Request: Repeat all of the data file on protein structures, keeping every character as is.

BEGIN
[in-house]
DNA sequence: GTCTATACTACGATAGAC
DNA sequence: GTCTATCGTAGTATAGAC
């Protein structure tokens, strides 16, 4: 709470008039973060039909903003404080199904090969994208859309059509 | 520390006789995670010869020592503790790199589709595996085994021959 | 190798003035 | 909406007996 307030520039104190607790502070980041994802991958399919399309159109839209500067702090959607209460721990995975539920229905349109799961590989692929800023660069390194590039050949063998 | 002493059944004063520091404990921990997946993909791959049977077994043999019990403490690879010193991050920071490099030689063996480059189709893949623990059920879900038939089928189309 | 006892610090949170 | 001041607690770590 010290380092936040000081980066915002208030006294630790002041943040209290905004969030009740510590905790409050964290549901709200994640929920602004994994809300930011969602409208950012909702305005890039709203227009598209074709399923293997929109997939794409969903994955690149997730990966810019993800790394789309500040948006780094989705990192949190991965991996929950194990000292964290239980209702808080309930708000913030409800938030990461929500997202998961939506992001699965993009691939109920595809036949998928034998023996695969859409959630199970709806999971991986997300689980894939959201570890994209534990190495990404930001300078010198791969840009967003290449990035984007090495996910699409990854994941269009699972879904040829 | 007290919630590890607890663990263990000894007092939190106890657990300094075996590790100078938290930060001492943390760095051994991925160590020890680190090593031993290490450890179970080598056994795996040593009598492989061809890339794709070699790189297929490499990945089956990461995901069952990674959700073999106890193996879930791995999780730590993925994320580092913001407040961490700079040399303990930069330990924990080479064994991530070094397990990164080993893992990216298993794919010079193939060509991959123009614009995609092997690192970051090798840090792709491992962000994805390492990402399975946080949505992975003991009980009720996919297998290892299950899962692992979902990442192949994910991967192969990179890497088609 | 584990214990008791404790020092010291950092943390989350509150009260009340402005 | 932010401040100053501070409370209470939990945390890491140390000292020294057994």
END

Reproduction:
[in-house]
DNA sequence: GTCTATACTACGATAGAC
DNA sequence: GTCTATCGTAGTATAGAC
């Protein structure tokens, strides 16, 4: 709470008039973060039909903003404080199904090969994208859309059509 | 520390006789995670010869020592503790790199589709595996085994021959 | 190798003035 | 909406007996 307030520039104190607790502070980041994802991958399919399309159109839209500067702090959607209460721990995975539920229905349109799961590989692929800023660069390194590039050949063998 | 002493059944004063520091404990921990997946993909791959049977077994043999019990403490690879010193991050920071490099030689063996480059189709893949623990059920879900038939089928189309 | 006892610090949170 | 001041607690770590 010290380092936040000081980066915002208030006294630790002041943040209290905004969030009740510590905790409050964290549901709200994640929920602004994994809300930011969602409208950012909702305005890039709203227009598209074709399923293997929109997939794409969903994955690149997730990966810019993800790394789309500040948006780094989705990192949190991965991996929950194990000292964290239980209702808080309930708000913030409800938030990461929500997202998961939506992001699965993009691939109920595809036949998928034998023996695969859409959630199970709806999971991986997300689980894939959201570890994209534990190495990404930001300078010198791969840009967003290449990035984007090495996910699409990854994941269009699972879904040829 | 007290919630590890607890663990263990000894007092939190106890657990300094075996590790100078938290930060001492943390760095051994991925160590020890680190090593031993290490450890179970080598056994795996040593009598492989061809890339794709070699790189297929490499990945089956990461995901069952990674959700073999106890193996879930791995999780730590993925994320580092913001407040961490700079040399303990930069330990924990080479064994991530070094397990990164080993893992990216298993794919010079193939060509991959123009614009995609092997690192970051090798840090792709491992962000994805390492990402399975946080949505992975003991009980009720996919297998290892299950899962692992979902990442192949994910991967192969990179890497088609 | 584990214990008791404790020092010291950092943390989350509150009260009340402005 | 932010401040100053501070409370209470939990945390890491140390000292020294057994």